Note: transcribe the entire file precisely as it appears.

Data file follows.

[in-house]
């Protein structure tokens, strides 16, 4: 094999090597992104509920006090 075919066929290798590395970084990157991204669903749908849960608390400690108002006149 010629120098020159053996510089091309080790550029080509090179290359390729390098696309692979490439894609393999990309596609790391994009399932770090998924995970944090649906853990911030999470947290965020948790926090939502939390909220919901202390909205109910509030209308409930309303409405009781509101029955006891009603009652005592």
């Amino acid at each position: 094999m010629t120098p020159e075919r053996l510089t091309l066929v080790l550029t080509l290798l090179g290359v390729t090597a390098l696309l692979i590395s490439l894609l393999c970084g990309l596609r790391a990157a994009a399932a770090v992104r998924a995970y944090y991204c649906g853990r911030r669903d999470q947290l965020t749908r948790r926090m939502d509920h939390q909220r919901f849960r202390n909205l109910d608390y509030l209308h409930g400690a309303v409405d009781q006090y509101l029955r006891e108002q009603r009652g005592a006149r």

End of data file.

[in-house]
């Protein structure tokens, strides 16, 4: 094999090597992104509920006090 075919066929290798590395970084990157991204669903749908849960608390400690108002006149 010629120098020159053996510089091309080790550029080509090179290359390729390098696309692979490439894609393999990309596609790391994009399932770090998924995970944090649906853990911030999470947290965020948790926090939502939390909220919901202390909205109910509030209308409930309303409405009781509101029955006891009603009652005592």
């Amino acid at each position: 094999m010629t120098p020159e075919r053996l510089t091309l066929v080790l550029t080509l290798l090179g290359v390729t090597a390098l696309l692979i590395s490439l894609l393999c970084g990309l596609r790391a990157a994009a399932a770090v992104r998924a995970y944090y991204c649906g853990r911030r669903d999470q947290l965020t749908r948790r926090m939502d509920h939390q909220r919901f849960r202390n909205l109910d608390y509030l209308h409930g400690a309303v409405d009781q006090y509101l029955r006891e108002q009603r009652g005592a006149r």